Digitalization for all

Digitalization opens up opportunities for improvements, but it can also force people away from one another. Perttu Pölönen, the 23-year-old inventor, is keen to change all that. 
“We must make sure that technology helps everyone, not just a select few.” 


Photo: Cata Portin

Perttu Pölönen’s life features all the ingredients of a classic success story. From a revolutionary invention as a teenager, to prestigious awards and an invitation to Silicon Valley. He’s currently travelling around the world talking about the future.

When we catch up with Perttu Pölönen, he’s in Los Angeles to prepare the launch of his innovation MusiClock on the Chinese market. It is an educational tool that features a brand new way to teach scales and chords. He says that the desire for simplicity gave him the idea. 

As a 15-year-old, he was struggling with music theory when he happened to glance at the clock and realized that it had 12 points – just like the chromatic scale. Taking this as his starting point, he created a tool for making music that was so simple to understand that even children could use it. 

“When I refine the material until I reach the core, it gets better and better. The same applies in the business community, for the music and as a speaker,” he says via Skype. 

Intuitively, he is convinced there is a link between simplicity and trust. 

“If you can’t present an idea in a simple manner, you should just try again and again until you find a better way to do it. Otherwise it’s tough to build up confidence.” 

Selling an idea is something he started practicing himself back when he was a student at the Sibelius Academy. 

Invitation to NASA

In 2013, Perttu Pölönen submitted his MusiClock for the EU competition for young inventors. And won. Since then, the tool has become a best-selling app in ten countries, and he is now something of a celebrity in his native Finland. 

His success even brought him an invitation to study at the NASA research center in Silicon Valley, with Google as his sponsor. That stimulated his interest in global challenges. 

As an inventor and an entrepreneur, he is keen to narrow the knowledge gaps that exist in the world. Digitalization is creating a dividing line between those who have access to technology and those who do not. 

“We must make sure that technology helps everyone, not just a select few,” says Perttu Pölönen. 

Responsible for several startups

As an example, he mentions cell phones, which have now become everyday items all over the world, making life simpler and better for people everywhere. 

“The same thing has to happen with digitalization before we drift too far apart. This is where I want to make the best contribution I can and help to make a difference.” 

Perttu Pölönen is responsible for several startups in the education sector, including the non-profit organization 360ed, which helps teachers in developing countries continue their own education. Using new technology, they can look into classrooms in different parts of the world and learn new ways to teach. He runs this organization jointly with his colleague Hla Hla Win in Burma.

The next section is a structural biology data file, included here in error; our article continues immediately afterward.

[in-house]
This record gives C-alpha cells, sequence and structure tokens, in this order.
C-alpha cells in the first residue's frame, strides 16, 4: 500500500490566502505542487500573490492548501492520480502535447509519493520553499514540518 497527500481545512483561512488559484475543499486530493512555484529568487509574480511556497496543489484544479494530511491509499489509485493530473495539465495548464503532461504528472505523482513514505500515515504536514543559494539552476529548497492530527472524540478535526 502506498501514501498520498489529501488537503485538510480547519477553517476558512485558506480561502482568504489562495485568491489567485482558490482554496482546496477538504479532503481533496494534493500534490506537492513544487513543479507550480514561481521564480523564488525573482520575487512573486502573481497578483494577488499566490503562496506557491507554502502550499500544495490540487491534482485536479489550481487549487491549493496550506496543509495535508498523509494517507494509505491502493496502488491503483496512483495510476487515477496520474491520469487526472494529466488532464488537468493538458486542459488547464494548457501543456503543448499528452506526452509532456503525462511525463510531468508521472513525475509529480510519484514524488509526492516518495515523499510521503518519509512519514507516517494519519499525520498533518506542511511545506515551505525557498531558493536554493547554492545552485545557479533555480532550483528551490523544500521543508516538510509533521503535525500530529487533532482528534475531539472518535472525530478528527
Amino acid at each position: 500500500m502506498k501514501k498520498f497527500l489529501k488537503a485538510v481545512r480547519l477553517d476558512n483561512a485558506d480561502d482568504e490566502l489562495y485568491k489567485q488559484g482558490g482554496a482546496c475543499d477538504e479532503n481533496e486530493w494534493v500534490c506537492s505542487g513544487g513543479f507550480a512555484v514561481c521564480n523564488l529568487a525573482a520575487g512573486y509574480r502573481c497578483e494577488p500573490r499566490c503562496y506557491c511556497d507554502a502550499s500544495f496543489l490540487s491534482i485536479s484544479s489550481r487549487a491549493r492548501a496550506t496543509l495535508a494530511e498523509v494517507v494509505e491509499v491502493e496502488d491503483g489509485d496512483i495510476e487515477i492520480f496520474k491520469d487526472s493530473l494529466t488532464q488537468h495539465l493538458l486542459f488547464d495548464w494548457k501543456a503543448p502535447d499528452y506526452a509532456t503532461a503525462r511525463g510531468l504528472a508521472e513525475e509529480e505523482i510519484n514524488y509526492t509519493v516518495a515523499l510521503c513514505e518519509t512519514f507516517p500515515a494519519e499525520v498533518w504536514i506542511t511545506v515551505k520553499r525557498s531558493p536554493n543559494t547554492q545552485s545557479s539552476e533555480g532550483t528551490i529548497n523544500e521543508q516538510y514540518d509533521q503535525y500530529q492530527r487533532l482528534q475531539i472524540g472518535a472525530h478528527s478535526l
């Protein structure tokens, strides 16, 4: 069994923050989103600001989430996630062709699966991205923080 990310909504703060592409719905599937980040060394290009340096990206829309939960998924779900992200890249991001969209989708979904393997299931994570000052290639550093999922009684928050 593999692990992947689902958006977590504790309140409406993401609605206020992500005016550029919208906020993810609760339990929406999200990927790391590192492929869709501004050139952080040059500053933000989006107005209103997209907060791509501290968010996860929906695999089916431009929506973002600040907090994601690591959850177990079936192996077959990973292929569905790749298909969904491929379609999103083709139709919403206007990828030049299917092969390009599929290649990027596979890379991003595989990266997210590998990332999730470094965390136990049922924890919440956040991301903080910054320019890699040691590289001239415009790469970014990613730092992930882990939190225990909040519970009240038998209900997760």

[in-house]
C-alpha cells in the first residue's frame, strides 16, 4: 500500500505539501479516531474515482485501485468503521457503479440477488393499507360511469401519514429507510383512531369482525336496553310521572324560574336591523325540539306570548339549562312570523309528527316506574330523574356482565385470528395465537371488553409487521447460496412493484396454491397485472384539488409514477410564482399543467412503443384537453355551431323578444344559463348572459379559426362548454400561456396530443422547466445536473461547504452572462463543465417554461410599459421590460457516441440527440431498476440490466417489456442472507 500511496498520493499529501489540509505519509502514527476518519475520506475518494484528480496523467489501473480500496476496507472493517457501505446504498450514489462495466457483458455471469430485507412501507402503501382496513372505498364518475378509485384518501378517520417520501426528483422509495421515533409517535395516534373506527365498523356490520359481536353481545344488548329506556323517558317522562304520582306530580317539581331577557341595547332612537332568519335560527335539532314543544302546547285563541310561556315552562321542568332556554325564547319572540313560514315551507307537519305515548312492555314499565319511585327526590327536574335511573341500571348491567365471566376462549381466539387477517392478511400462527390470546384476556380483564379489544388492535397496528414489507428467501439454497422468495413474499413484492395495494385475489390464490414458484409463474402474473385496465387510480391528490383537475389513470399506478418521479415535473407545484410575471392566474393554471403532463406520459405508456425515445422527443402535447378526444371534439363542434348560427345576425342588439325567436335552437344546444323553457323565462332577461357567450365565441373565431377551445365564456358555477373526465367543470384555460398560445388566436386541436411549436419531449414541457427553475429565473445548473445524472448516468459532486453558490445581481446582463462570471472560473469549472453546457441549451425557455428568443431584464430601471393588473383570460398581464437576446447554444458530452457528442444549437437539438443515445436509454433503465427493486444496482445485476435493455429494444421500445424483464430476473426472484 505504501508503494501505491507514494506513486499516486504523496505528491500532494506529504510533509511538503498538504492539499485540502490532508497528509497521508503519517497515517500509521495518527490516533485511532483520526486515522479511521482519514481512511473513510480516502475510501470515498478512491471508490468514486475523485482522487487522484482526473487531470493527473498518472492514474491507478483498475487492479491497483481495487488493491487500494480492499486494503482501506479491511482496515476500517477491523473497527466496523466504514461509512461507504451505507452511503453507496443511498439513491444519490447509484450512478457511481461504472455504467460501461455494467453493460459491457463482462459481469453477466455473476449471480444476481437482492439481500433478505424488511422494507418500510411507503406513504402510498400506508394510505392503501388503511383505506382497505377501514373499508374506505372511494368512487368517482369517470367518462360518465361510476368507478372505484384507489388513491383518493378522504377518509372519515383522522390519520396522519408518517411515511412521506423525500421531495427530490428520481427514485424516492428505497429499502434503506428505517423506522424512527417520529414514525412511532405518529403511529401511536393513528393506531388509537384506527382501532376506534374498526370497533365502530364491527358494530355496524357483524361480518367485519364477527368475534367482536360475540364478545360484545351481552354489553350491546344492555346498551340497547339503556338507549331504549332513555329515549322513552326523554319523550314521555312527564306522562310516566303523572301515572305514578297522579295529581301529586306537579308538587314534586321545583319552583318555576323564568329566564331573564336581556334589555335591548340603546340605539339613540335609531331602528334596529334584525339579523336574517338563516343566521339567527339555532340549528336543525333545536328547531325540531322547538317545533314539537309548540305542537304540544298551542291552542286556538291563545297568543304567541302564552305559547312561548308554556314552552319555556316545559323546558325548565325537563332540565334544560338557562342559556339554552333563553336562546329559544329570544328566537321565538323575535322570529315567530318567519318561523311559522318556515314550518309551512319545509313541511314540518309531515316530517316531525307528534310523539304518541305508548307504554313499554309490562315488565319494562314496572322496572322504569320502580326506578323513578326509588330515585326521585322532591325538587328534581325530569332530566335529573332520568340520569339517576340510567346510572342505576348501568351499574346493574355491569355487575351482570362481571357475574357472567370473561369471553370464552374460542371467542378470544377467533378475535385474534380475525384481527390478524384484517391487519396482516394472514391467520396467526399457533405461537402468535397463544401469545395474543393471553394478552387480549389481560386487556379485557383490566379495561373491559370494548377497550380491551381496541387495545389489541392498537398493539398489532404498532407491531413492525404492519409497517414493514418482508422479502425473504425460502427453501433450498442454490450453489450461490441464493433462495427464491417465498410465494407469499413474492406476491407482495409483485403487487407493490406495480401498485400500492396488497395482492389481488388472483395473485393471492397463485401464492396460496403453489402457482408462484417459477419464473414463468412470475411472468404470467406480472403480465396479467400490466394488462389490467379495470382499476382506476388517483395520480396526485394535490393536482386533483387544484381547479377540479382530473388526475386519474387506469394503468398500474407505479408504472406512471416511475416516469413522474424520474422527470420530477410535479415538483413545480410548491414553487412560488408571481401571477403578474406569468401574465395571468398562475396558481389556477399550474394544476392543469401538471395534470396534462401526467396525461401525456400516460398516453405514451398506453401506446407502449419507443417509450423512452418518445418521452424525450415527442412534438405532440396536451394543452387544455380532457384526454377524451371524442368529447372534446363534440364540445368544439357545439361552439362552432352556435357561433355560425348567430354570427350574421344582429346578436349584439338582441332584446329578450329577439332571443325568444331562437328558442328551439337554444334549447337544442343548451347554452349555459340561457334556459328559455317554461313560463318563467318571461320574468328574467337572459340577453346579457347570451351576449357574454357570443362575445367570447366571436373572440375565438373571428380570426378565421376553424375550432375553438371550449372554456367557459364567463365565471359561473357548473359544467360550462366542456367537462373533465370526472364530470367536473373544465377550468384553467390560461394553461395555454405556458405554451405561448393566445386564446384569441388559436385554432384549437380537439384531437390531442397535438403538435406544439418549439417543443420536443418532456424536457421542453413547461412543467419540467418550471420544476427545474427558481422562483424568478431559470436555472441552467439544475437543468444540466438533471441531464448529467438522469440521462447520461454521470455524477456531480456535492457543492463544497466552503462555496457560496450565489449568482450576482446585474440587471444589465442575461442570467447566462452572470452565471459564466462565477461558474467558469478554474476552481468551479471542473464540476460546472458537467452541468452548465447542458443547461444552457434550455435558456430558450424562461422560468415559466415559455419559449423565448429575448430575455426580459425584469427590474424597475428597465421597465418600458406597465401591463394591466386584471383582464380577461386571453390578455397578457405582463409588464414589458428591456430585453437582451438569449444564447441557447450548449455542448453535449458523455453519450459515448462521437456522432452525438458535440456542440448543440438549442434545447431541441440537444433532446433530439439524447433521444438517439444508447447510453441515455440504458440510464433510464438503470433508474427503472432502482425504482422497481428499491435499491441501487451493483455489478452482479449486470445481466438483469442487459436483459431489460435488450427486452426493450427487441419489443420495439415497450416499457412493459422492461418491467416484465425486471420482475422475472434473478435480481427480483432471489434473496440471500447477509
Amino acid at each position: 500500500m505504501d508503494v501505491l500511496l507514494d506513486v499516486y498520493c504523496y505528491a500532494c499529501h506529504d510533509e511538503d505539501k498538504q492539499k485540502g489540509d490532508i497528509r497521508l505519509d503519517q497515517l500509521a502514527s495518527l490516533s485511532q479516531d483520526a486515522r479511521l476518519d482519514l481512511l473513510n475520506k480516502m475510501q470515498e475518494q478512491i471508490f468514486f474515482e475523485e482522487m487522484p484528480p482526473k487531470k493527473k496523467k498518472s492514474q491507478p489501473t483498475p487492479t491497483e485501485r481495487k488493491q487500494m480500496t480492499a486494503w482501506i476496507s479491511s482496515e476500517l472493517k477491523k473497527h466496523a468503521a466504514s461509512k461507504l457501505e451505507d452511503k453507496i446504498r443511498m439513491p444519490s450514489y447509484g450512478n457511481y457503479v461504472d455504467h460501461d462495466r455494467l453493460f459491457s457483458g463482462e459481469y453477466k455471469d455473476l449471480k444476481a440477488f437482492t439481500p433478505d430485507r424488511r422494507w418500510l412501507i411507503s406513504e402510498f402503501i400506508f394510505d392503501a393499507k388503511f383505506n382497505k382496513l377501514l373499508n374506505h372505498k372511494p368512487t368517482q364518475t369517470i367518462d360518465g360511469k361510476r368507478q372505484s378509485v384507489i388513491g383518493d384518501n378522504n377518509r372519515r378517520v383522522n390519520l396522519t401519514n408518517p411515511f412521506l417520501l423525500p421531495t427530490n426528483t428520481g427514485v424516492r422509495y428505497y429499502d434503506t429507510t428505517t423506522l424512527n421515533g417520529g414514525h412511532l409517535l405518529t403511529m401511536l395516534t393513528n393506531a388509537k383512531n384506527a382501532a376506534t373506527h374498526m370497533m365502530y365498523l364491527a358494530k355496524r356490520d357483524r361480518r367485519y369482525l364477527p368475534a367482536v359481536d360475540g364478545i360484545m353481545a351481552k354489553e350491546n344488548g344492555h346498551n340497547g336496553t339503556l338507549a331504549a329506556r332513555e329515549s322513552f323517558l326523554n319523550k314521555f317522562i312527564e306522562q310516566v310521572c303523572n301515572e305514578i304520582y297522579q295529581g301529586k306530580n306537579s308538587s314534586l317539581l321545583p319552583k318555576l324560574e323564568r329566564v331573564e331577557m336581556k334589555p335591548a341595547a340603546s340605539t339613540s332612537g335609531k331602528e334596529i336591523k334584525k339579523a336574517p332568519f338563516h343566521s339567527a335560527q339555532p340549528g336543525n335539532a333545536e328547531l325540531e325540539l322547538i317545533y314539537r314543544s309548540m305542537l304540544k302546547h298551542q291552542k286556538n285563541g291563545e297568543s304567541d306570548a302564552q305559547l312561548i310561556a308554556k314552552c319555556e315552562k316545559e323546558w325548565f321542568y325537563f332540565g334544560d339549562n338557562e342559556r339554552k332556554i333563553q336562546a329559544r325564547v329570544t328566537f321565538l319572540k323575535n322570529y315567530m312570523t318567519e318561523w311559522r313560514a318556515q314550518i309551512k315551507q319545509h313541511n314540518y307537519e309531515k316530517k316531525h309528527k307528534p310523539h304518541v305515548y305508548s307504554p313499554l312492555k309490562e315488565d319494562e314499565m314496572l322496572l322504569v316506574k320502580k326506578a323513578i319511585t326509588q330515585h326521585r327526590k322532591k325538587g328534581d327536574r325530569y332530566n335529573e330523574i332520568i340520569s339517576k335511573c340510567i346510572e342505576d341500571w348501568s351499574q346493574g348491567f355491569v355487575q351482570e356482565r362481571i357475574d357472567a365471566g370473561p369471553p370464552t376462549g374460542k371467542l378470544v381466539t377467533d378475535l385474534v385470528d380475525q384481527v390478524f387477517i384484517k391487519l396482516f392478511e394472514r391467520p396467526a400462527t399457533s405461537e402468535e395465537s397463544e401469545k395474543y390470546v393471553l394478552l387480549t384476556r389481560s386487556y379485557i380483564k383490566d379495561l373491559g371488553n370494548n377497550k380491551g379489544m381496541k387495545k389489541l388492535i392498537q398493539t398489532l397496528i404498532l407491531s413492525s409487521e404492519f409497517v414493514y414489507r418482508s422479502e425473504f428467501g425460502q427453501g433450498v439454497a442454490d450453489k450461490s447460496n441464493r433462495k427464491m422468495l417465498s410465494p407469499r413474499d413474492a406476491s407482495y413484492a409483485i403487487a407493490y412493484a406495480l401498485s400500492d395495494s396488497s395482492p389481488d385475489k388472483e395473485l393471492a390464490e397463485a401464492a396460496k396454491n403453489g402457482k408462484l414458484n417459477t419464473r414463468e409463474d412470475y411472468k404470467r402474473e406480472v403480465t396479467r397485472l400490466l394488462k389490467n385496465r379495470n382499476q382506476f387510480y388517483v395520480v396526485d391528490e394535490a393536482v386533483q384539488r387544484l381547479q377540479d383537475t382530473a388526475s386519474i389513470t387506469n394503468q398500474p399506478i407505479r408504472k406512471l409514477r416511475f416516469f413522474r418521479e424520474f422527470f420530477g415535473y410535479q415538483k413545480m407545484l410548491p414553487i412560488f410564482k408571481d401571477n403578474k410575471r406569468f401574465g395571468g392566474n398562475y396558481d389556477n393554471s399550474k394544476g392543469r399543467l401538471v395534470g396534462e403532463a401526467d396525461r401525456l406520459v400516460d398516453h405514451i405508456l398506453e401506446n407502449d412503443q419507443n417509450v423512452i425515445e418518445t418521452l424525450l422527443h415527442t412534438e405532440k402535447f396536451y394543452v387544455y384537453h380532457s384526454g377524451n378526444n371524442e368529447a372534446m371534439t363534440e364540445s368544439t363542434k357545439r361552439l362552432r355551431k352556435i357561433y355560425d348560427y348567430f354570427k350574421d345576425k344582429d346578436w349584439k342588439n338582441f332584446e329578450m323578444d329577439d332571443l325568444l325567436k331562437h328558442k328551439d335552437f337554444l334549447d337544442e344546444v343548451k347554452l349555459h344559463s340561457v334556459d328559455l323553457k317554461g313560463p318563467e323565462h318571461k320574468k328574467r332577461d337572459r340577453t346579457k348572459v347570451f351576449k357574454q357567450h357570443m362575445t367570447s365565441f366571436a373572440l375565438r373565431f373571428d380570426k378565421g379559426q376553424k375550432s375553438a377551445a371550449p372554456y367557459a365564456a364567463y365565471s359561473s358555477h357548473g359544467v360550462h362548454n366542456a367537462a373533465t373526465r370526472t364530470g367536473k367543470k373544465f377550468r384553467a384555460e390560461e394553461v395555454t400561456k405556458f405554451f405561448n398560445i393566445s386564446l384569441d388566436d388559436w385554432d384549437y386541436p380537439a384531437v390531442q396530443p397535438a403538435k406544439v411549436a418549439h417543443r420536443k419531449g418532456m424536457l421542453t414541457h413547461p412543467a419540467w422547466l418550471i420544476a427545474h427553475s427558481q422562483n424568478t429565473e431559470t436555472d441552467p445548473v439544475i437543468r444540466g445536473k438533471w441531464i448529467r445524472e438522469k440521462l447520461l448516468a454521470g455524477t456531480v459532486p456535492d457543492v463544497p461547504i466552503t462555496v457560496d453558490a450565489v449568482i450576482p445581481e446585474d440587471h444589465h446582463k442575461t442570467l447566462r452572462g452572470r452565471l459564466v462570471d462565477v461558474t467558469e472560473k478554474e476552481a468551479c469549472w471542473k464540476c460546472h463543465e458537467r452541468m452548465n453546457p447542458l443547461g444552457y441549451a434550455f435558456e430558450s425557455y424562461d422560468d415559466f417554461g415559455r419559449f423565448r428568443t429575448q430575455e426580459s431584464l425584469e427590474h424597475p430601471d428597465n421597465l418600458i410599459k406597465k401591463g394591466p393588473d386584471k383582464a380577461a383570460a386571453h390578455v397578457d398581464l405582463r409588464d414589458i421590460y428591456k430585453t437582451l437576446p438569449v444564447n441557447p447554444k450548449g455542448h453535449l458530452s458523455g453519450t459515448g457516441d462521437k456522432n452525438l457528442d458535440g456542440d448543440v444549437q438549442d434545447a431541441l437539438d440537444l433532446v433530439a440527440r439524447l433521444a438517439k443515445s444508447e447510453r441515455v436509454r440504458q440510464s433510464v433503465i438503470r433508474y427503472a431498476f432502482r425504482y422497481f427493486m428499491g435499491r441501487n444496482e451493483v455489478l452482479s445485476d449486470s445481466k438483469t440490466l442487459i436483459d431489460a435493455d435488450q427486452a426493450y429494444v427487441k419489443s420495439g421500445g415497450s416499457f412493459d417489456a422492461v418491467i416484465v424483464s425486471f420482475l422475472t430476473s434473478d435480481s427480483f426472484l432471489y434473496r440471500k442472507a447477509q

As a young, committed person, he considers it typical for millennials to choose the business community rather than the world of politics.

“Changing laws takes a long time compared to making solar panels so attractive that everyone wants them. There’s huge potential to make a change in the business community. Companies have the potential to react and adapt much more quickly.” 

Perttu was voted “newcomer of the year” on the speaking circuit in Finland, where his future forecasts are highly regarded. New technology is making major changes in everyday life, but companies also have to understand how innovations affect people on an emotional level. What does it mean to be on the brink of joining the labor market today?

“Previously, you went to school, found a job, raised a family and then retired. But now there’s no guarantee that we’ll be able to find work just because we have an education. We’re unsure of what the future holds for the society we live in.” 

Today, he thinks people need to learn to feel happy even though not everything is as neatly laid out as it was for previous generations. You have to learn to live with uncertainty on several levels, and even trust that everything will work out in the end. 

Question existing methods

“A lot of what’s taken for granted needs to be redefined. We think that we understand trust, love and communication, but we might need to reformulate what that actually entails in 2018. 

Building up confidence is probably the most valuable thing you can do – it’s almost like a currency in itself,” says Perttu Pölönen.

Companies that want to be able to keep pace with the changes that are taking place need to develop disruptive business models.

“Optimizing and improving aren’t enough anymore; change needs to happen faster. We have to renew ourselves and question our existing methods.”

Personally, he finds his multi-disciplinary background to be a real asset. From the world of art he has developed the habit of always observing the world around him and noticing what’s happening, while from the tech industry he has learned entrepreneurship. The fact that he now fills multiple professional roles has given him a broader perspective on societal changes.

“I want to pass on my experiences and stimulate new thoughts and ideas. I don’t have all the answers, but as a millennial I can still add something new – I can speak from the perspective of youth.”